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An osprey preys on alewife. (Credit: Chris Paparo/Fish Guy Photos)

It seems as if Old Man Winter cannot make up his mind this year. He started off strong, with several weeks of snow, temperatures well below freezing and wind chills for days in the single to negative digits.

As we moved into February, it seemed as if he might have spent all his energy on those early winter days. We saw temps reach the 50s on several occasions with overall pleasant conditions (at least for wintertime).

Many early season plants (crocuses, day lilies, etc.…) started to sprout, only to find that March was going to come in like a lion and go out like one too.

As I write this column, we are getting hit with a fourth nor’easter in as many weeks and there are rumblings from local weathermen that there might be a fifth before Old Man Winter finally goes to bed.

Will spring ever arrive? While it might appear that the answer is no, she is in fact already here.

• One of the first signs of spring is the song of the red-winged blackbird. Although they can be found on the North Fork year-round, it is not until the days grow longer that the males begin to sing their unmistakable song ( From a perch high in a marsh or wetland, they will spread their wings, showing their bright red shoulder patches, and repeatedly sing their song to not only attract a mate, but to mark their territory. They will defend their turf aggressively from other males and even larger threats such as crows, hawks and ospreys.

• The high-pitched call of the osprey is another welcome sign that spring has arrived. Having spent the winter in South and Central America, male osprey return to our area by mid-March, with females arriving a couple weeks later. This delay gives the male plenty of time to tidy up the nest, making sure it is suitable for his lady. Feeding almost exclusively on fish, they live within close-proximity to open waters such as rivers, lakes, bays and the ocean. Though they feed on a wide variety of fish, they seem to coincide their return with the arrival of another sign of spring, the alewife.

• The alewife is a type of herring that ranges from Nova Scotia to North Carolina. They are an anadromous fish, meaning they spend their adult life in the ocean and will return to freshwater to spawn. These river herring will seek out the same river system where they were hatched, some three to five years prior. It is believed that they can find their home river by using their sense of smell. By late March or early April they will have reached the mouth of local watersheds such as the Peconic River and will begin their ascent upstream when water temperatures approach fifty degrees. This leg of their voyage can be quite dangerous, as they must navigate through shallow waters, snags, and a gauntlet of predators, all while fasting. As they move farther away from the ocean, they will swim past one of the first plants to sprout in the spring, the skunk cabbage.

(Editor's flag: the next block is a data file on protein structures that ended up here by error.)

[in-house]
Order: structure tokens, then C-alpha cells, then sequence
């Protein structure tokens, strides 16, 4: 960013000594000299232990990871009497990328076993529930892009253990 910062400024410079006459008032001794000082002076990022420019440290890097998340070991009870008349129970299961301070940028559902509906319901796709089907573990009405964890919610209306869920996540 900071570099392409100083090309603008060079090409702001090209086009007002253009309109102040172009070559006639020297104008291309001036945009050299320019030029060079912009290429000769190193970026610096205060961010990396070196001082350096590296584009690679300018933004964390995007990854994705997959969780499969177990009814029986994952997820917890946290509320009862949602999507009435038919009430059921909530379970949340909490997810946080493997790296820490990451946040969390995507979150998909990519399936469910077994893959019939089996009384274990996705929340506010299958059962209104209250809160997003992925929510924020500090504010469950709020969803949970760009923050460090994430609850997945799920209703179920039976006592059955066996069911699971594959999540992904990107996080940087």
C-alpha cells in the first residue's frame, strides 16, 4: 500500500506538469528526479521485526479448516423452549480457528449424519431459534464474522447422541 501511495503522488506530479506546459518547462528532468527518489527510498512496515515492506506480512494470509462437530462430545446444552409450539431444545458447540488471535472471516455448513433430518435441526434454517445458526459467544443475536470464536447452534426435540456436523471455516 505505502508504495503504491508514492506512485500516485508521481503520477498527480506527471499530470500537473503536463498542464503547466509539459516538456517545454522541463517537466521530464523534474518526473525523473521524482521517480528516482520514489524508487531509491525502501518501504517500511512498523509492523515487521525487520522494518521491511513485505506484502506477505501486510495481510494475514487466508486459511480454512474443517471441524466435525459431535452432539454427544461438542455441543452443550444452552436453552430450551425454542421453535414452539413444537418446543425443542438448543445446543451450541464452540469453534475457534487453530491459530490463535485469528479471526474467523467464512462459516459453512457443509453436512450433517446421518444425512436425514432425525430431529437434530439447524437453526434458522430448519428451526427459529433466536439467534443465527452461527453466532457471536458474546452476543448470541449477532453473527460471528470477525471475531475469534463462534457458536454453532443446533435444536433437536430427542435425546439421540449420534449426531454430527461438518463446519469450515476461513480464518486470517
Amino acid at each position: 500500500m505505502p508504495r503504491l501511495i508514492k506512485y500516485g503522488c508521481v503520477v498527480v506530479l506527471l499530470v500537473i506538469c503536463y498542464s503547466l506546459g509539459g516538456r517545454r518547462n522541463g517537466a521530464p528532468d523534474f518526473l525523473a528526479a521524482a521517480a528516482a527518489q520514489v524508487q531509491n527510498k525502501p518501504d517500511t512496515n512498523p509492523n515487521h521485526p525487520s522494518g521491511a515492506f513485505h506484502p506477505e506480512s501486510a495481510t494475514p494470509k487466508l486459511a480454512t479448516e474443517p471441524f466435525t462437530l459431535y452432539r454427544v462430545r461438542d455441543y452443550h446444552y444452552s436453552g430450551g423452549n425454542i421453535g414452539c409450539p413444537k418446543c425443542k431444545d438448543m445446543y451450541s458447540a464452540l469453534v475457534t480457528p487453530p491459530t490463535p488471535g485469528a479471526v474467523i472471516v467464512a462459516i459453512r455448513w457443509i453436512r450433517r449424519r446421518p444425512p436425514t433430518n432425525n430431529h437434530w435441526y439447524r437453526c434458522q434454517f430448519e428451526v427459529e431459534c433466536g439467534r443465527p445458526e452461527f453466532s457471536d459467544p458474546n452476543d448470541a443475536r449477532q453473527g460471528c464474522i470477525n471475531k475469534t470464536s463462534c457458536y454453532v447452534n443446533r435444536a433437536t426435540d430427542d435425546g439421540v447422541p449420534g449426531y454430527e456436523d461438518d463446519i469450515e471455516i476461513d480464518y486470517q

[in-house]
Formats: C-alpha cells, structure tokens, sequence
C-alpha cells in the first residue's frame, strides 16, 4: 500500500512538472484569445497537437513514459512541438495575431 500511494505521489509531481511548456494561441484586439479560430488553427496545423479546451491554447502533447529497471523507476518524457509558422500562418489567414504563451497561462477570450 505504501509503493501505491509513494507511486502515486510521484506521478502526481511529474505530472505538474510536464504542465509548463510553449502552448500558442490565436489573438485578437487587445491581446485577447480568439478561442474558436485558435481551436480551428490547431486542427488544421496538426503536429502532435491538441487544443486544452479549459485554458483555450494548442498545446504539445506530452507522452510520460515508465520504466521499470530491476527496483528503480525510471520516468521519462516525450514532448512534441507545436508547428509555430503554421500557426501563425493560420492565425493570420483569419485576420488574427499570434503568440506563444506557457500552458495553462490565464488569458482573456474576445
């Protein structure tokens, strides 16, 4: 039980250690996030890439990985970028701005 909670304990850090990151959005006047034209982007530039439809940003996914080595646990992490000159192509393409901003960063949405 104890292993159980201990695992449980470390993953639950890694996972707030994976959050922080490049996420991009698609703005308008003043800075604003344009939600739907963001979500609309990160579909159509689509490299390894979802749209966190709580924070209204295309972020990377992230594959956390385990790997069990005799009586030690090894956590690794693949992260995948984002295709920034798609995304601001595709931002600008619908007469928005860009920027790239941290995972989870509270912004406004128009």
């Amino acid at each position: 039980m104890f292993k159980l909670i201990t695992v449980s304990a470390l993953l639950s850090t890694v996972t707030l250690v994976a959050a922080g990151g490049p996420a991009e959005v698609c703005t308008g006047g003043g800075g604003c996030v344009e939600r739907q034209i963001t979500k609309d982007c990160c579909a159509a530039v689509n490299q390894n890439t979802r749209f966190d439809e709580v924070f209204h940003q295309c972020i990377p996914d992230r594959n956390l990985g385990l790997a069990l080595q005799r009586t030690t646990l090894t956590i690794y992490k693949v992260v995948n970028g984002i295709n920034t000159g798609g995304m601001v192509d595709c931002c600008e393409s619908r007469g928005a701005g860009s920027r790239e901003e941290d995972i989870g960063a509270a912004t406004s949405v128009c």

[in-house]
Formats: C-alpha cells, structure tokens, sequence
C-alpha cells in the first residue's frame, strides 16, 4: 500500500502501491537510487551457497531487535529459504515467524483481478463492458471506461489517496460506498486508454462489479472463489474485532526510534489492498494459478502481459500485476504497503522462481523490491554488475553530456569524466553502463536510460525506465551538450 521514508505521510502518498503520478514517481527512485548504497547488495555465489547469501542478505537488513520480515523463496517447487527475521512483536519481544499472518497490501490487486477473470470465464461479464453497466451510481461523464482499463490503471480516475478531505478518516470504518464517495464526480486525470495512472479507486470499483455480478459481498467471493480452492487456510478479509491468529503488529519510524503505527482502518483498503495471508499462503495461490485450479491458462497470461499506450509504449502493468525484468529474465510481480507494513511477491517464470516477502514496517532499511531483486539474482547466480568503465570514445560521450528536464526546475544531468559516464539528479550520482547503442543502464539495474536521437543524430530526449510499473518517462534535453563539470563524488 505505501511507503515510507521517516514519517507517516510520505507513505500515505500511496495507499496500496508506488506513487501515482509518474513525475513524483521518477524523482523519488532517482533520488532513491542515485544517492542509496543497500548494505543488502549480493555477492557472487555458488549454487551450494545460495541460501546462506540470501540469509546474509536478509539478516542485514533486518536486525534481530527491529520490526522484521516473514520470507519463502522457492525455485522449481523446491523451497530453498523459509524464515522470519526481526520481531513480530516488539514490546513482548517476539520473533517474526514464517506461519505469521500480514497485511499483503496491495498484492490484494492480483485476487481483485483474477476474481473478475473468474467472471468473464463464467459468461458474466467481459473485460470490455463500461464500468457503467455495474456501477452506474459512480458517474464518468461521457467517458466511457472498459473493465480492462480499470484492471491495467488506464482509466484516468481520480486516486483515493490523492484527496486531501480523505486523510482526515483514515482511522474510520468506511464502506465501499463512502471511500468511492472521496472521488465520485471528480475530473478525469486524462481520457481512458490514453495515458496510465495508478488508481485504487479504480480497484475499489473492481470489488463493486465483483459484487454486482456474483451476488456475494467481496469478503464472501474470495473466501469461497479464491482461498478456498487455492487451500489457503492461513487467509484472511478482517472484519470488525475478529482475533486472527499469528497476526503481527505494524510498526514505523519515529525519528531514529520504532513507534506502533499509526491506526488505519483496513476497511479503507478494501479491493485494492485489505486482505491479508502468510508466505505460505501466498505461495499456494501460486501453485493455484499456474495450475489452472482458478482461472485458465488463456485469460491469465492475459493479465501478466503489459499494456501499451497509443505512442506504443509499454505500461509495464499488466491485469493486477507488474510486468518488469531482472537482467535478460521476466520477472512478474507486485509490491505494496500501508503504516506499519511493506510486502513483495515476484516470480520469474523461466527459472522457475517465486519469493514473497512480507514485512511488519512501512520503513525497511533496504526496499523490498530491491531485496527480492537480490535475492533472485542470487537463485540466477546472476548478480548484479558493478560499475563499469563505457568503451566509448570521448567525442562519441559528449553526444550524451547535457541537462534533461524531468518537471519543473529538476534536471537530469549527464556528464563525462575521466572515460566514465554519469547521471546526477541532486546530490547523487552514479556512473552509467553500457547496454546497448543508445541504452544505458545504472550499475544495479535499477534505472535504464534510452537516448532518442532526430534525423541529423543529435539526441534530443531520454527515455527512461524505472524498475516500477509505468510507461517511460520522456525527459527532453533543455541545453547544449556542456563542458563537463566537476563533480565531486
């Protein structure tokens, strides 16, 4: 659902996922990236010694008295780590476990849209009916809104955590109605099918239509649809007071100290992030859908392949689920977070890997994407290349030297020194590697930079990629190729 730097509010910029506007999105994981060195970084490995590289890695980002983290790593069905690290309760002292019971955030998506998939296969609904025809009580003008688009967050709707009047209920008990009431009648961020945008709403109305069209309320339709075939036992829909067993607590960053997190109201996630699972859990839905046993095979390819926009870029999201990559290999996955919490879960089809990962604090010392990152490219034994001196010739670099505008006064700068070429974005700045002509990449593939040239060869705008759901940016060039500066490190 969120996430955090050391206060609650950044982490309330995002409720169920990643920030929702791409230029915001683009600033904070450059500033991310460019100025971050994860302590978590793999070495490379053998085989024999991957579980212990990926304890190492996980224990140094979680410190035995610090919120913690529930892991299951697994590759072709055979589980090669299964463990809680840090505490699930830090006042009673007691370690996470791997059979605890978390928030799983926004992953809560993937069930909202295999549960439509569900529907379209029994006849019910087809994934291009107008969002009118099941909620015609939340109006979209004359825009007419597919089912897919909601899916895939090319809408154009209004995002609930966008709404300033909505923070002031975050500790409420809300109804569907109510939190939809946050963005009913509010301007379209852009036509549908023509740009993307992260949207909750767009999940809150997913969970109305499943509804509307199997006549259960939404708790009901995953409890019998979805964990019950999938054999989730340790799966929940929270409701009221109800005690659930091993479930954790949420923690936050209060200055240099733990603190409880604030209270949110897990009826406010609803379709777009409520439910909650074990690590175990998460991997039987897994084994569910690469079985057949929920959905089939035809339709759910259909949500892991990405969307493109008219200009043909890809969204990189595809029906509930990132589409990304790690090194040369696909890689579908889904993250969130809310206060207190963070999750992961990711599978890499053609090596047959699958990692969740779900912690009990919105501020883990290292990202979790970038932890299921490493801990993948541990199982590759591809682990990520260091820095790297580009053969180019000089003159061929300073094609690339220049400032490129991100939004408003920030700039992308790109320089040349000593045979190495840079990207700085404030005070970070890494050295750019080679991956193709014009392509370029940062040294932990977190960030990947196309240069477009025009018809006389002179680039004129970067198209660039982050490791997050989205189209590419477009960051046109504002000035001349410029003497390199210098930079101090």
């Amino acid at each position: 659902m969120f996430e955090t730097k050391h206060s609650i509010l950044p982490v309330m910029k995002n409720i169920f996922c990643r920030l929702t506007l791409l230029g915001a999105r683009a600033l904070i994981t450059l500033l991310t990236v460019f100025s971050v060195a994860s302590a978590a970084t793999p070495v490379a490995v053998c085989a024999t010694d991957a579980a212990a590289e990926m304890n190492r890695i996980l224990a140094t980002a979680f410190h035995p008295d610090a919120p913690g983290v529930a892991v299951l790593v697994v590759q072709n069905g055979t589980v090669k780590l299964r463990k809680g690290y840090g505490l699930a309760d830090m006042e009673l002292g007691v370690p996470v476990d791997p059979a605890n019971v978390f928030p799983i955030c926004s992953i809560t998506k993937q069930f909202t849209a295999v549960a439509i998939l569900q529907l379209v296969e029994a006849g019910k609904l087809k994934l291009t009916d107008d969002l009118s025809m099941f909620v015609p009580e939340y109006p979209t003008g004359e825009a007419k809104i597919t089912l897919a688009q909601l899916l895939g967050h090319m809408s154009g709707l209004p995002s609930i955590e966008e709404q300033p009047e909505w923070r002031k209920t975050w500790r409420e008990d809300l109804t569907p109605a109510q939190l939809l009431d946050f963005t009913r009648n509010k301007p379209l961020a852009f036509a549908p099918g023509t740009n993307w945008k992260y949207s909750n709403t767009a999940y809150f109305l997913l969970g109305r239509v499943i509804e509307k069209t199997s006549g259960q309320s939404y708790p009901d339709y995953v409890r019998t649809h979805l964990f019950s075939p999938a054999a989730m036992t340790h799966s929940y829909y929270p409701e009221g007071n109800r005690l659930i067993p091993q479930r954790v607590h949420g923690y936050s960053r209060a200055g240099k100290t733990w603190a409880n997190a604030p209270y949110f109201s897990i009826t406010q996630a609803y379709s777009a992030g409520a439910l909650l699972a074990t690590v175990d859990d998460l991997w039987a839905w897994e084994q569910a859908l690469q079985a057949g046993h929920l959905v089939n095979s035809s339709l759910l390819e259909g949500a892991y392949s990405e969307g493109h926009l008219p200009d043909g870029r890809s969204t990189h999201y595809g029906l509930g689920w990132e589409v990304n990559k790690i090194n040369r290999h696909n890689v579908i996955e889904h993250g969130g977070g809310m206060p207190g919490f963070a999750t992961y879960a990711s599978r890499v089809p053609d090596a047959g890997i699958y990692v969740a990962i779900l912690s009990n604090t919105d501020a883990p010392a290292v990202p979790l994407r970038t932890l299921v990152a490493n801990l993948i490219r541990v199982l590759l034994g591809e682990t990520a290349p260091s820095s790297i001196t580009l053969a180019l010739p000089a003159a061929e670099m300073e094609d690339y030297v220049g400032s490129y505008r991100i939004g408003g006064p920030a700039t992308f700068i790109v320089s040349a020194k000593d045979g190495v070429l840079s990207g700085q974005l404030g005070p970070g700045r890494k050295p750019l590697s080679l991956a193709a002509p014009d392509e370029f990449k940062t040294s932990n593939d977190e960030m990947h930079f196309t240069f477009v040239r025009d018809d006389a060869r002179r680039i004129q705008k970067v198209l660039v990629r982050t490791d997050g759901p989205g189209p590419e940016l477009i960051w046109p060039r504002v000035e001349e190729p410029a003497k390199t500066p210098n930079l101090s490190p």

• Towards the end of winter, along the edges of freshwater wetlands, you will notice many four to six-inch tall cones that are purple and green/yellow in color emerging from the soil. These cones (known as a spathe) contain the flowers of the wildflower known as skunk cabbage. It’s one of only a few plants that exhibit thermogenesis (the capability to raise their own temperature). You can see this unique ability after a snowfall, as the snow around the spathes will be melted.

After pollination, the spathe will begin to wither and a cluster of leaves will emerge from the ground, growing in a spiral pattern. Older plants, which have the potential to be decades old, can have leaves that are up to two feet long. These large, lush, green leaves are very appealing to an herbivore, but accidentally step on one and you will know where it gets its name! The putrid smell that is emitted from the plant is a defense mechanism that will prevent most animals from consuming skunk cabbage.

Red-winged blackbirds, osprey, alewife and skunk cabbage are just some of the many signs of spring. Now is the best time to get outdoors and see firsthand how the power of spring is overtaking Old Man Winter’s grip on the North Fork.

With a degree in marine biology from LIU/Southampton, Chris Paparo is the manager of Stony Brook Southampton’s Marine Sciences Center. Additionally, he is a member of the Outdoor Writers Association of America and the NYS Outdoor Writers Association. You can follow Paparo on Facebook and Instagram at @fishguyphotos.